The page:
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Korean leaders sign joint declaration pledging denuclearization



North Korean leader Kim Jong Un and the South’s President Moon Jae-in have signed a joint declaration agreeing to work for the “complete denuclearization of the Korean peninsula” following their historic summit.

During their first summit in more than a decade on Friday, the two leaders further stated that they would seek an agreement to establish “permanent” and “solid” peace on the Korean peninsula, according to local press reports.

The landmark declaration also includes pledges to pursue military arms reduction, cease “hostile acts,” turn their fortified border into a “peace zone,” and seek multilateral talks with other nations, such as the US.

North Korea’s leader Kim Jong-un (L) gestures as South Korea’s President Moon Jae-in (R) looks on as they pose for a photo during the Inter-Korean summit in the Peace House building on the southern side of the truce village of Panmunjom on April 27, 2018. (Photo by AFP)


Moreover, Moon will visit Pyongyang later this year, according to the joint statement as cited in local press reports, further noting that the trip will take place next autumn, 11 years after his late political mentor Roh Moo-hyun went to the North’s capital for the second inter-Korean summit.

South Korean media also underlined that the two leaders embraced warmly after signing the declaration in which they further announced that “there will be no more war on the Korean Peninsula.”

Amid high anticipation for including denuclearization in their discussions, South Korea’s presidential spokesman Yoon Young-chang stated prior to the development that “the two leaders had a sincere and frank dialogue over the denuclearization and the establishment of permanent peace of the Korean peninsula and development of inter-Korea ties.”

Kim and Moon entered the unprecedented talks earlier in the day after shaking hands over the Military Demarcation Line that divides the two neighboring and rival nations in a symbolic gesture. Kim is the first North Korean leader to set foot on South’s soil since the Korean War in early 1950’s.

“I came here determined to send a starting signal at the threshold of a new history,” Kim stated, with Moon responding by expressing his optimism for reaching “a bold agreement so that we may give a big gift to the whole Korean people and the people who want peace.”

North Korea’s leader Kim Jong-un (L) shakes hands with South Korea’s President Moon Jae-in (R) at the Military Demarcation Line that divides their countries ahead of their meeting at the official summit Peace House building at the truce village of Panmunjom on April 27, 2018. (Photo by AFP)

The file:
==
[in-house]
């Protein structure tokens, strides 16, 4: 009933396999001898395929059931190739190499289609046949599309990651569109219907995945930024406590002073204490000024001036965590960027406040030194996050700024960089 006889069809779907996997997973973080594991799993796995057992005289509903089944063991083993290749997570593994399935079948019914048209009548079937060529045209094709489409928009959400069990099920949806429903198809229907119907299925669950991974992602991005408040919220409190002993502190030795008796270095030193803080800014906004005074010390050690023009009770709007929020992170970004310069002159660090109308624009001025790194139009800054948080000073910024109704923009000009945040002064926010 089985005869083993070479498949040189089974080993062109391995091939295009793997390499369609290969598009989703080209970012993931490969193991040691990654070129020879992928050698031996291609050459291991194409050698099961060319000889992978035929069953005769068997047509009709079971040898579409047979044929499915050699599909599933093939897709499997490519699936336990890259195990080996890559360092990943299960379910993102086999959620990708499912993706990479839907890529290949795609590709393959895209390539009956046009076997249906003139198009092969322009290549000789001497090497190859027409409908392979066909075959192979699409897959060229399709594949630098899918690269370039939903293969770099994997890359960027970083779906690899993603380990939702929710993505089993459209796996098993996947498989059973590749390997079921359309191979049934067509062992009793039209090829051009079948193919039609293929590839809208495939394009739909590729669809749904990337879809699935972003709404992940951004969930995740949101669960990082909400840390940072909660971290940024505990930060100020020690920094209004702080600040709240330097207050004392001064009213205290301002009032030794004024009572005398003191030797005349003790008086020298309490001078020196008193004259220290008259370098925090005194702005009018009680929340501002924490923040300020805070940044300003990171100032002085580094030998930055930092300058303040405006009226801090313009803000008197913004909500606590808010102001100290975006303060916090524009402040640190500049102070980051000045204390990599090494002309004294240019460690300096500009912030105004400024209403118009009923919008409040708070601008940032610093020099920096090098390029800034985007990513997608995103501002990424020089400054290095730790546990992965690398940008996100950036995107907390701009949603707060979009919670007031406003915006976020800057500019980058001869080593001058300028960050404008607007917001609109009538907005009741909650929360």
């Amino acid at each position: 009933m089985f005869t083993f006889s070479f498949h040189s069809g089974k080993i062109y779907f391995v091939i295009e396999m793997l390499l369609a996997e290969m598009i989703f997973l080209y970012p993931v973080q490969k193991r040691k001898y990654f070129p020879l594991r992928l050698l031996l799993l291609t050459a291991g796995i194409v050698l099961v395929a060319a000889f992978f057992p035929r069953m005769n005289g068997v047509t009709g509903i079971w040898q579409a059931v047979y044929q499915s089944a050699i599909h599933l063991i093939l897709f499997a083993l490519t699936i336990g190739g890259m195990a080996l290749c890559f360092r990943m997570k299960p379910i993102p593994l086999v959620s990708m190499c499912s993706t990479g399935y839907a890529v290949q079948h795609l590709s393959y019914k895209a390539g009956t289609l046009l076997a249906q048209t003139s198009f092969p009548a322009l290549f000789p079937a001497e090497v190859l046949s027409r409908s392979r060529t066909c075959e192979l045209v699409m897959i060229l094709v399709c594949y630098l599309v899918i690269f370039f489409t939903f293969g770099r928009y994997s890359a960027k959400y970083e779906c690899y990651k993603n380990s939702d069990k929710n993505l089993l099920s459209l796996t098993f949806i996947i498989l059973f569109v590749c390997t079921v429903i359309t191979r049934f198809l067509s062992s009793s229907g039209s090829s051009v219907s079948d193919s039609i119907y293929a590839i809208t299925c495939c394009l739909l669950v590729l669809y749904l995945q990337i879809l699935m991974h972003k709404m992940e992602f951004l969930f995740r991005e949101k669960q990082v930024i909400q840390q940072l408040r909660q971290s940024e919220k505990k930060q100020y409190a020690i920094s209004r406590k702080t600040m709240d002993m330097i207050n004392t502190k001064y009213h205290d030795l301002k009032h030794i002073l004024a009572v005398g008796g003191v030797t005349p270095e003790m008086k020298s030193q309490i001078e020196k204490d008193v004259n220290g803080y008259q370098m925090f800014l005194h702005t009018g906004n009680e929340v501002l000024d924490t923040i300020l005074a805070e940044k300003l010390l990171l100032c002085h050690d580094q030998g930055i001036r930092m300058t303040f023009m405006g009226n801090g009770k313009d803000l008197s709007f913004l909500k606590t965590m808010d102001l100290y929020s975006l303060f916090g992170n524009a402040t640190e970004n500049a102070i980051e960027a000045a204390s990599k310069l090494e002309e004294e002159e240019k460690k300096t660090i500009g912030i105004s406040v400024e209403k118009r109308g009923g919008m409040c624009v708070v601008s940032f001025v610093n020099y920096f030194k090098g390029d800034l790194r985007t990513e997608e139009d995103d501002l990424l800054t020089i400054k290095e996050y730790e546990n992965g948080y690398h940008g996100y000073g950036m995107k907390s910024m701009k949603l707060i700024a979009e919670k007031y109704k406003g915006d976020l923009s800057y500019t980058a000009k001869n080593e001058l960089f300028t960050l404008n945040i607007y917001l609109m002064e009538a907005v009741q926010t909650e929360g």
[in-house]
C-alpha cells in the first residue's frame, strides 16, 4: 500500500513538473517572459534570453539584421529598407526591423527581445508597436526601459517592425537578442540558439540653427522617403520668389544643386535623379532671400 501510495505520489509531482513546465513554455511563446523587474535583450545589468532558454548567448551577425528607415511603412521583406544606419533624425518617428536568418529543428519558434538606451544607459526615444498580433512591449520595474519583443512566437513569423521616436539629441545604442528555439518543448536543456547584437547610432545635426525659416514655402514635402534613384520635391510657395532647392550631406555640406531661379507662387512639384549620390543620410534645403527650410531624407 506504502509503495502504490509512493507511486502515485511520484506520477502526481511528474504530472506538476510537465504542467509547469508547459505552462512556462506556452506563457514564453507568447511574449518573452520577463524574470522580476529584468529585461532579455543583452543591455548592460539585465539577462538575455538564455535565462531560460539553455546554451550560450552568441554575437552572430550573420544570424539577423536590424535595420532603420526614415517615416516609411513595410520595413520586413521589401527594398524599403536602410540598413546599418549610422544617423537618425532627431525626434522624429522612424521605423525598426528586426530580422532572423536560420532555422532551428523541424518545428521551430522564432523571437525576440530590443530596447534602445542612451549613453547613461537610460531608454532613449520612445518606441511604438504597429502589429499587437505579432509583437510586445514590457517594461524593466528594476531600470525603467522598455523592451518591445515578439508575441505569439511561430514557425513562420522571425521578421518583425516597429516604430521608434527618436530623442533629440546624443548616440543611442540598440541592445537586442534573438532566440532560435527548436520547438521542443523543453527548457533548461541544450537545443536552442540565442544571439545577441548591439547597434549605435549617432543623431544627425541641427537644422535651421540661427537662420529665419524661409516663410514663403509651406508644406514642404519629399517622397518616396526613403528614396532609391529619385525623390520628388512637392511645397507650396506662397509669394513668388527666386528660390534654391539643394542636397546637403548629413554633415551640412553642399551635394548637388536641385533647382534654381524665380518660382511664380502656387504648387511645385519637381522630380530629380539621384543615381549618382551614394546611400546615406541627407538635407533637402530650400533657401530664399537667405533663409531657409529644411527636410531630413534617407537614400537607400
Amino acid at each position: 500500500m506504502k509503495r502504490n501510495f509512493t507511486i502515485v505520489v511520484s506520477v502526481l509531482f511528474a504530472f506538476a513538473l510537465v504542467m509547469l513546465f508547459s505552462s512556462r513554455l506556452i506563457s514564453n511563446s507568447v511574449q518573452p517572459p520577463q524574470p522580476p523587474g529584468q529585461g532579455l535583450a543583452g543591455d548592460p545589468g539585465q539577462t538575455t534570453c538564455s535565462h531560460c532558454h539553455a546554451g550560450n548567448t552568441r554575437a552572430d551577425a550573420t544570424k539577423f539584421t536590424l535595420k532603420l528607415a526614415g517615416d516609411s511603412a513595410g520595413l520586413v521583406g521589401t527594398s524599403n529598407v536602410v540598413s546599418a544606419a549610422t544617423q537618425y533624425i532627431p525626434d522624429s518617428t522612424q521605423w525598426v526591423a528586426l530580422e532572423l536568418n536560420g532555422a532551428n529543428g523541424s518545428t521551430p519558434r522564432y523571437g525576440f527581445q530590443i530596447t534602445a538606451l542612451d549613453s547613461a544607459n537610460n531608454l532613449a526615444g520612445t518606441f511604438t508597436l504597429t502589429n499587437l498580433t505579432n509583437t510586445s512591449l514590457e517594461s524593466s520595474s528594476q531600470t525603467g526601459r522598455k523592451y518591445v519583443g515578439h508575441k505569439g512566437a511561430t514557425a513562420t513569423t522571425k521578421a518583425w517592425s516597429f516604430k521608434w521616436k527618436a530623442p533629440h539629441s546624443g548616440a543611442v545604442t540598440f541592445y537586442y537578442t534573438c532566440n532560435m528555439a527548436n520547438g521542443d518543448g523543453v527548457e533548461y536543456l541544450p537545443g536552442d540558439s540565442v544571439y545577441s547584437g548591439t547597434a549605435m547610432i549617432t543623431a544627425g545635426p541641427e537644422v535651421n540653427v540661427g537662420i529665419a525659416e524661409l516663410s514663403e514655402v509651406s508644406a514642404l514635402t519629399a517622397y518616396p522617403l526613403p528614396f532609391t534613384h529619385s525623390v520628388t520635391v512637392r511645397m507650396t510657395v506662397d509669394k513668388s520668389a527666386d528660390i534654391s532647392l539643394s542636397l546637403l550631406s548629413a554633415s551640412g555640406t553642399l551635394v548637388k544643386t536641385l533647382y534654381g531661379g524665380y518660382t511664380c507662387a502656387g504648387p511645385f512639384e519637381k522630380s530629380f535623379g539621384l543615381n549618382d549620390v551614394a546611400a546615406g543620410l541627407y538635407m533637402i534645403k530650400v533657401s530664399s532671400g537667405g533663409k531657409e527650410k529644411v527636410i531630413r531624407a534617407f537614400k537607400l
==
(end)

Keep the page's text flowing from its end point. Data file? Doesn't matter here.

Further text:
The development came as China hailed the two Korean leaders for engaging in the landmark meeting, describing their handshake at their borderline as “historic moment.”

“We applaud the Korean leaders’ historic step and appreciate their political decisions and courage,” said China’s Foreign Ministry spokeswoman Hua Chunying during his Friday press briefing.

In Washington, the White House issued a statement expressing hope that the summit would “achieve progress toward a future of peace and prosperity for the entire Korean Peninsula.”

US President Donald Trump has demanded that Pyongyang give up its weapons in what he said a complete, verifiable and irreversible way.

Seoul, however, played down expectations on Thursday, pointing out that the North’s technological advances with its nuclear and missile program meant any accord resulting from the current summit would be “fundamentally different in nature from denuclearization agreements in 1990s and early 2000s”.

North Korea’s leader Kim Jong-un (C) signs the guest book next to South Korea’s President Moon Jae-in (L) during the Inter-Korean summit at the Peace House building on the southern side of the truce village of Panmunjom on April 27, 2018. (Photo by AFP)


Pyongyang is reportedly demanding as yet unspecified security guarantees to discuss its weapons arsenal.

When Kim visited China last month in his first trip abroad as leader, official Chinese media cited him as saying that the issue could be resolved, as long as Seoul and Washington take “progressive and synchronous measures for the realization of peace.”

In the past, North Korean support for denuclearization of the “Korean peninsula” has been conditioned on the removal of US troops from the South and the end of its nuclear umbrella over its security ally — prospects fiercely opposed in Washington.

Pyongyang announced last week a moratorium on nuclear tests and intercontinental ballistic missiles, adding it would dismantle its Punggye-ri nuclear test site.

But it also said it had completed the development of its weapons and had no need for further tests.

Following the Friday’s meeting, Moon said he hoped for further meetings on both sides of the peninsula, while Kim offered to visit Seoul “any time” he was invited.

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